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rafter lateral fixing - bird nose top and bottom

Discussion in 'Building' started by CChris, 1 Nov 2018.

  1. CChris

    CChris

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    Hi,

    Im currently building a small(ish) garden building with pitched roof and am looking for advice or reassurance on how to tie rafters at the top.

    The roof has been designed what I understand to be built "traditionally" with single ridge steel and rafters.

    The beam has a bearer board bolted on top, and the rafters are bird nosed both to the bearer board and the wall plate.

    My understanding with the engineer is that spread is not an issue given the size of the ridge beam (it was specified that the celing would be vaulted without collar/rafter ties so the beam is quite large)

    My concern/question is how do I prevent the rafters movig latterally (pic attached), or is it just reliant on the loading of the rafters with the tiles etc.

    Would it be acceptable to use wind/hurricane ties between both the ridge bearer and the rafters, and again at the bottom between wall plate and rafters. Should the two rafters at the top be mechanically fixed to each other.

    I'm not a great fan of cross nailing as that resulted in the split of one rafter and having to redo. After that they were piloted and a single nail put through just to hold in place while I get an answer to this question on belt and braces fixing.

    Any advice greatly received.

    [​IMG]
     
  2. tony1851

    tony1851

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    With a (relatively) rigid steel ridge, and the rafters well-fixed at the top, there should not be a problem with rafter spread.
    What might happen is that the rafters will deflect slightly and this deflection will have the effect of pushing out on the wall plate (simply because the rafter assumes a curved shape).
    However, as your rafters look fairly large (8 x 2 ?), the deflection should be minimal (assuming the span is not great) and any movement at the wall plate is likely to be minimal and not a problem.
     
  3. CChris

    CChris

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    Hi, thanks for this. As part of the belt and braces, we went over on the rafters.

    Spec for the 28 degree pitch was C16 5x2 (47x125) at 600 centres with a span of 2.25m, we ended up using C24 6x2 (150x47), and 565 centres. I will probably tie across the tops of the rafters with some plate and a few twisted downstraps every other rafter at the wall side just for peace of mind.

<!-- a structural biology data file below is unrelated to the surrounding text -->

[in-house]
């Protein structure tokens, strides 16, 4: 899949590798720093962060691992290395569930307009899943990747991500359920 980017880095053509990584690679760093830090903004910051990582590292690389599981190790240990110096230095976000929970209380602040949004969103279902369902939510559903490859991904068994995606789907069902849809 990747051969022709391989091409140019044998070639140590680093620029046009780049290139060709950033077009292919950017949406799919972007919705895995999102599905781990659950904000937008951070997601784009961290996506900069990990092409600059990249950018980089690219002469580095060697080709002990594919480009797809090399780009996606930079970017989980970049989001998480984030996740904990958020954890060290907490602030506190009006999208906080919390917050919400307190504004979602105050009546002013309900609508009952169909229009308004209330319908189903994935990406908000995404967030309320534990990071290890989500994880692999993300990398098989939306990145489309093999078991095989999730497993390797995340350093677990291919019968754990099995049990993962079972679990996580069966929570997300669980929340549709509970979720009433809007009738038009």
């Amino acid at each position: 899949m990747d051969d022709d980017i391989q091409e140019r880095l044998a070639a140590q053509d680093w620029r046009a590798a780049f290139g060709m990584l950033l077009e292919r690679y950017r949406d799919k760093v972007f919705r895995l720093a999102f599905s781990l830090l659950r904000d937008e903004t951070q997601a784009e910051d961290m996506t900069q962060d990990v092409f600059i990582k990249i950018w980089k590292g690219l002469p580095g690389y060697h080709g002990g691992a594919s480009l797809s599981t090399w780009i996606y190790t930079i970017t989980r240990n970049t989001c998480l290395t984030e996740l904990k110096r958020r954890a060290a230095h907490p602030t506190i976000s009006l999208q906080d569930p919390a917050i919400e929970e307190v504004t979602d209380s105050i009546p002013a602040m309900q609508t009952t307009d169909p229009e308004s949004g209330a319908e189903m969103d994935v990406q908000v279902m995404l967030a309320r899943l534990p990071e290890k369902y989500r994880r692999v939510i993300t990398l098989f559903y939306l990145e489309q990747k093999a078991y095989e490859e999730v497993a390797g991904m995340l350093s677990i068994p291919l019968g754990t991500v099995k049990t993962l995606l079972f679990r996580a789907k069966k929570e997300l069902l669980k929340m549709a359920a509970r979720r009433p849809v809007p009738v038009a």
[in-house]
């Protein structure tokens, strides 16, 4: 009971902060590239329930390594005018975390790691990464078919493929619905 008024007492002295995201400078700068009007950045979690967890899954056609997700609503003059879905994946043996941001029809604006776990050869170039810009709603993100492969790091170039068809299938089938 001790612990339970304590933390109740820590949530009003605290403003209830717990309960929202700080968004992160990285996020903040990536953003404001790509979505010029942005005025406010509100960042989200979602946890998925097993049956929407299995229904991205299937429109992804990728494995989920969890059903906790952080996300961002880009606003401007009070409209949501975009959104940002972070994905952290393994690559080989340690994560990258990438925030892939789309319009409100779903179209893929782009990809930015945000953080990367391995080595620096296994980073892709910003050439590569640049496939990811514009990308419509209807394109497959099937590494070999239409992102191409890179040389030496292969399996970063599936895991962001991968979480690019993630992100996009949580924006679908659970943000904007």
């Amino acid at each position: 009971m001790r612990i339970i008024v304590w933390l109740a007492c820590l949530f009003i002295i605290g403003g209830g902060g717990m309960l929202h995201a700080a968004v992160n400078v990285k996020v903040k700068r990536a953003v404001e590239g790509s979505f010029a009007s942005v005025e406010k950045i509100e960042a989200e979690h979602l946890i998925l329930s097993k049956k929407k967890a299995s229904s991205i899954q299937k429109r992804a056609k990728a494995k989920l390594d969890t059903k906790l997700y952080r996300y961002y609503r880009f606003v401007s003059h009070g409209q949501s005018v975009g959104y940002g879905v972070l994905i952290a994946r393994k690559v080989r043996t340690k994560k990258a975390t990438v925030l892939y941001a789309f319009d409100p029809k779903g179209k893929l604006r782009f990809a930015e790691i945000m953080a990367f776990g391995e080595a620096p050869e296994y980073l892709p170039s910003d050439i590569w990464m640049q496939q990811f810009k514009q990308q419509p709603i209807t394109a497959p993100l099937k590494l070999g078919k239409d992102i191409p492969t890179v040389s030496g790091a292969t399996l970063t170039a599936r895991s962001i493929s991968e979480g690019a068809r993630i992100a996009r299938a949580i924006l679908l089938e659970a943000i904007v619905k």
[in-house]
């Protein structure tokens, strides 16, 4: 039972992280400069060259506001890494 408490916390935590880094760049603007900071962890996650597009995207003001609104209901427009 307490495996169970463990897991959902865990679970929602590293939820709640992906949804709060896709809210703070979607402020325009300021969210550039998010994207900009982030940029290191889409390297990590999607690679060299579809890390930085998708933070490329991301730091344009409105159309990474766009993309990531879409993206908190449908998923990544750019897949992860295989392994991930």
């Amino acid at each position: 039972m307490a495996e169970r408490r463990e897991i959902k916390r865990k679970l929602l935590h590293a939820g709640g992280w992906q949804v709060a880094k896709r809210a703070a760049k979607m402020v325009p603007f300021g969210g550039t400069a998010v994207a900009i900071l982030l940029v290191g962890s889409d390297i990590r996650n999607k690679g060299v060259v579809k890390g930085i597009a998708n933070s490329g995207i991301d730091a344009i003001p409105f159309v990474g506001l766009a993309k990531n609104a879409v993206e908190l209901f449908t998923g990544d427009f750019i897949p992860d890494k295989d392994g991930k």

4. ^woody^

    ^woody^

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    Excuse me, how can that happen? The rafter can't get longer to push the wall out. o_O

    If anything it will pull the wall inwards, as the end points of a line that bends get closer together not further apart - but we are only talking about nanometres
     
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  5. ^woody^

    ^woody^

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    What you need to do is blunt the pointy end of the nail using the hammer, and this stops the nail spliting the timber.

    The horizontal seat cut stops the rafter moving sideways
     
  6. garyo

    garyo

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    I skew nailed mine to the top plate, but also put a single screw to hold them together just to stop them moving from the hammering.

    Like woody says, giving each nail a tap with a hammer to blunt it works wonders.
     
  7. tony1851

    tony1851

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    Excuse me, it can and does get longer on the underside. This is of course more pronounced in timber than in - say - steel or concrete, which have much higher modulii of elasticity than timber.
    It's just basic beam theory: when loaded, the beam deflects downwards, so the top shortens very slightly, and the bottom elongates slightly, while the centre of the depth of the beam - the 'neutral axis' - stays the same. See the lower diagram in the attached pic.
    This is the reason that raised tie roof trusses are usually fixed to the wall plate with two-part glide shoes; the rafter chord is only nailed firmly once the roof is loaded with tiles and the bend in the rafter has occurred.
    Scan0016.jpg
     
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  8. DIYnot Local

    DIYnot Local

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